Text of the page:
String◀ STL Container Class Set▶ Character Array in C Amazon
Once upon a time, Tailand and Chiland were ready to launch a full-scale projectile war against each other. Each of them was using only one bomb launcher in the war, but their implementations were different. Tailand was using a character array to manage the launcher, while Chiland, being more clever, was using a string to manage their bomber.
The war thus began. In the beginning the war was a tossup, but at one moment Chiland decided to do something different.
“Insert two more A-bombs right after the bomb indexed at the 6th place in the launcher. Replace the second to the last bomb with an H-Bomb. Switch the order of all fission bombs with that of fusion bombs.”
Tailand became agitated.
“What are we going to do? We cannot insert or append any of our bombs in the launcher once we initialize them. What in God’s name are we going to do?”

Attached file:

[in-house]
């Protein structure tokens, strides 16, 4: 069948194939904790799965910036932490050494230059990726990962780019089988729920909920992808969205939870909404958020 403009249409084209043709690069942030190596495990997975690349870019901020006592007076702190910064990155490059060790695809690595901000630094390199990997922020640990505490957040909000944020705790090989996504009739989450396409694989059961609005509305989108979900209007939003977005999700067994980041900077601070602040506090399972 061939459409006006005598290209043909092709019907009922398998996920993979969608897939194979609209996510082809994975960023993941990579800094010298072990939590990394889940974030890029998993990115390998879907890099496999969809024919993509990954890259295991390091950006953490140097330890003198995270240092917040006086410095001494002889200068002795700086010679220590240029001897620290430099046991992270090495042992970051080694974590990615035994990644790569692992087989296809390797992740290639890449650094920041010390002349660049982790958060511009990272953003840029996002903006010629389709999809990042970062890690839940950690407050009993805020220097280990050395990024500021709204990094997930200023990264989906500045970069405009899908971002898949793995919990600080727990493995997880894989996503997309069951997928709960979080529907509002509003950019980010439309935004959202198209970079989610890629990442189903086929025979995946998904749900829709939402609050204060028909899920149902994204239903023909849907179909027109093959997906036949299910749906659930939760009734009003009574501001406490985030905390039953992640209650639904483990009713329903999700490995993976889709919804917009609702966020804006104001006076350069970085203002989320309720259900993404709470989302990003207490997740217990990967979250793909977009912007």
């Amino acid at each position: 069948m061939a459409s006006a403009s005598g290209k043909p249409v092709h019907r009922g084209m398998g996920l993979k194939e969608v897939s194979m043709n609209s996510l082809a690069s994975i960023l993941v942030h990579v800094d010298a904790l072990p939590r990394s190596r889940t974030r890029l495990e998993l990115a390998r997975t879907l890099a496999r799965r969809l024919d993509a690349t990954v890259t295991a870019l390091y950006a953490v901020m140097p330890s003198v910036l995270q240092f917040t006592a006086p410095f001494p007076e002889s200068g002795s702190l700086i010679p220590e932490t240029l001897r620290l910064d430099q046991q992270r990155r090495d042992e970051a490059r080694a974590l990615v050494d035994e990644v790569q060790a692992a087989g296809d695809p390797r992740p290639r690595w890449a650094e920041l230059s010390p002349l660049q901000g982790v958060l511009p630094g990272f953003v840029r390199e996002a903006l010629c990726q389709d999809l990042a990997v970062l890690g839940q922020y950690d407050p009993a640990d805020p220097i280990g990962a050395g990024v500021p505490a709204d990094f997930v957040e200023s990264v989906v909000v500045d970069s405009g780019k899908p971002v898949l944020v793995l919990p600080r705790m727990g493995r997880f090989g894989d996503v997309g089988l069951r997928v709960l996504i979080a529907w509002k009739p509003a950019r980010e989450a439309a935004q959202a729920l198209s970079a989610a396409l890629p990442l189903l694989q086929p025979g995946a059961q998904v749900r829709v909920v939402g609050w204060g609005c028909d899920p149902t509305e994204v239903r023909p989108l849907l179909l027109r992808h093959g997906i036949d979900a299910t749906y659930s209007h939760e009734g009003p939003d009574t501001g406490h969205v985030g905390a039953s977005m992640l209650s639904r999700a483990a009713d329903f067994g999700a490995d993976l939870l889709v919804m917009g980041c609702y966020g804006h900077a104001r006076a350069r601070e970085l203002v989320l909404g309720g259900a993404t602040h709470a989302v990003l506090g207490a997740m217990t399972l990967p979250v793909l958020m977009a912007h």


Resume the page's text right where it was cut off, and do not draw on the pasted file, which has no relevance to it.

Bombing from Chiland kept on going. They were able to dynamically change the types of bombs to their hearts’ content. Eventually Tailand sank deep in the ocean and never surfaced again.
Now you should know clearly why you should use a string instead of a character array.
The above joke does not make much sense because string
is a class provided by the C++ STL whose underlying implementation is actually a character array. The string class provides common string manipulation functions so that managing a char
array is less of a hassle. But I like the joke so I am keeping it.
Let’s explore the string class so that you can take full advantage of its functions in your programming career!
◀ STL Container Class Set▶ Character Array in C